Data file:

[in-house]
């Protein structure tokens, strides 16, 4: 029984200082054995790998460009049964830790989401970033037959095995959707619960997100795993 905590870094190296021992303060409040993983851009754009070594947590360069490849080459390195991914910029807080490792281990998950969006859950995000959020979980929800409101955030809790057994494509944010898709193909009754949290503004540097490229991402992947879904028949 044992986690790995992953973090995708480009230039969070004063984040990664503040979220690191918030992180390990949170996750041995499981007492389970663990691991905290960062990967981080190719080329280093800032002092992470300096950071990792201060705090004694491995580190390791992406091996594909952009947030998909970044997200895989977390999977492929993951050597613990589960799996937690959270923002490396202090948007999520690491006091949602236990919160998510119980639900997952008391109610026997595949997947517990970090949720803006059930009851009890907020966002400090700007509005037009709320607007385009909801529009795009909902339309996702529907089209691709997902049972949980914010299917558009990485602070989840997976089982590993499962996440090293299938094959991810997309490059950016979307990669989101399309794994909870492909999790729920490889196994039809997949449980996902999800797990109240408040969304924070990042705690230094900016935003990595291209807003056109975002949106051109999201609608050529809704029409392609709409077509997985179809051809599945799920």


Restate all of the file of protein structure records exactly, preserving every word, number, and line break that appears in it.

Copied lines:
[in-house]
């Protein structure tokens, strides 16, 4: 029984200082054995790998460009049964830790989401970033037959095995959707619960997100795993 905590870094190296021992303060409040993983851009754009070594947590360069490849080459390195991914910029807080490792281990998950969006859950995000959020979980929800409101955030809790057994494509944010898709193909009754949290503004540097490229991402992947879904028949 044992986690790995992953973090995708480009230039969070004063984040990664503040979220690191918030992180390990949170996750041995499981007492389970663990691991905290960062990967981080190719080329280093800032002092992470300096950071990792201060705090004694491995580190390791992406091996594909952009947030998909970044997200895989977390999977492929993951050597613990589960799996937690959270923002490396202090948007999520690491006091949602236990919160998510119980639900997952008391109610026997595949997947517990970090949720803006059930009851009890907020966002400090700007509005037009709320607007385009909801529009795009909902339309996702529907089209691709997902049972949980914010299917558009990485602070989840997976089982590993499962996440090293299938094959991810997309490059950016979307990669989101399309794994909870492909999790729920490889196994039809997949449980996902999800797990109240408040969304924070990042705690230094900016935003990595291209807003056109975002949106051109999201609608050529809704029409392609709409077509997985179809051809599945799920």